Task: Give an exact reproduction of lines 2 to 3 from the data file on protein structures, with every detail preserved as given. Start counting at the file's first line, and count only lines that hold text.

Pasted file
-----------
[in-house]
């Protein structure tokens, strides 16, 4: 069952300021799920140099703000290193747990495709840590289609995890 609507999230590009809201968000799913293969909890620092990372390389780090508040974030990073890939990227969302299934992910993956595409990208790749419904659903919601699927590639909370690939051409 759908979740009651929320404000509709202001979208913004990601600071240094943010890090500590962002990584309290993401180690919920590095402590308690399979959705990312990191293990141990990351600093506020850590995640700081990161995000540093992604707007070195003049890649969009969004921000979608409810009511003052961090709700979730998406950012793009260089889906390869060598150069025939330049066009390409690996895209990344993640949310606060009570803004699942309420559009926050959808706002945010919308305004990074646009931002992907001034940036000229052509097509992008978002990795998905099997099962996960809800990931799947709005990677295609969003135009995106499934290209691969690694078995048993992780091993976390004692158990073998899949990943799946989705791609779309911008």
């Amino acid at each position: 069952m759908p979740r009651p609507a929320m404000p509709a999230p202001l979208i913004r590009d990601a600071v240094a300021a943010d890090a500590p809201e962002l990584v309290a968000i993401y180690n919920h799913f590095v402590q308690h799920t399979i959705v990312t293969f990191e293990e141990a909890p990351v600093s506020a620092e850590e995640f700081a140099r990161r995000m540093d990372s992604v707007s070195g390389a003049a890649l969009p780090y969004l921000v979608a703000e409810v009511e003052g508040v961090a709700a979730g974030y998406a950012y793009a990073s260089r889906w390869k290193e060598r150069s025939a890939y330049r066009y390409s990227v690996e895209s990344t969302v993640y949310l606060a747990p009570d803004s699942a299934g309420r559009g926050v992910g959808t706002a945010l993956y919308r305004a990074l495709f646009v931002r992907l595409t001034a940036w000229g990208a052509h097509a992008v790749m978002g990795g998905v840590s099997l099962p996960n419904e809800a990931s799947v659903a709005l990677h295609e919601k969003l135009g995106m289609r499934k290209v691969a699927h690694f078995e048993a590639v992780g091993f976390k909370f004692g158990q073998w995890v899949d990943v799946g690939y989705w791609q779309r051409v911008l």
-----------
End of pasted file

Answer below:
């Protein structure tokens, strides 16, 4: 069952300021799920140099703000290193747990495709840590289609995890 609507999230590009809201968000799913293969909890620092990372390389780090508040974030990073890939990227969302299934992910993956595409990208790749419904659903919601699927590639909370690939051409 759908979740009651929320404000509709202001979208913004990601600071240094943010890090500590962002990584309290993401180690919920590095402590308690399979959705990312990191293990141990990351600093506020850590995640700081990161995000540093992604707007070195003049890649969009969004921000979608409810009511003052961090709700979730998406950012793009260089889906390869060598150069025939330049066009390409690996895209990344993640949310606060009570803004699942309420559009926050959808706002945010919308305004990074646009931002992907001034940036000229052509097509992008978002990795998905099997099962996960809800990931799947709005990677295609969003135009995106499934290209691969690694078995048993992780091993976390004692158990073998899949990943799946989705791609779309911008």
């Amino acid at each position: 069952m759908p979740r009651p609507a929320m404000p509709a999230p202001l979208i913004r590009d990601a600071v240094a300021a943010d890090a500590p809201e962002l990584v309290a968000i993401y180690n919920h799913f590095v402590q308690h799920t399979i959705v990312t293969f990191e293990e141990a909890p990351v600093s506020a620092e850590e995640f700081a140099r990161r995000m540093d990372s992604v707007s070195g390389a003049a890649l969009p780090y969004l921000v979608a703000e409810v009511e003052g508040v961090a709700a979730g974030y998406a950012y793009a990073s260089r889906w390869k290193e060598r150069s025939a890939y330049r066009y390409s990227v690996e895209s990344t969302v993640y949310l606060a747990p009570d803004s699942a299934g309420r559009g926050v992910g959808t706002a945010l993956y919308r305004a990074l495709f646009v931002r992907l595409t001034a940036w000229g990208a052509h097509a992008v790749m978002g990795g998905v840590s099997l099962p996960n419904e809800a990931s799947v659903a709005l990677h295609e919601k969003l135009g995106m289609r499934k290209v691969a699927h690694f078995e048993a590639v992780g091993f976390k909370f004692g158990q073998w995890v899949d990943v799946g690939y989705w791609q779309r051409v911008l």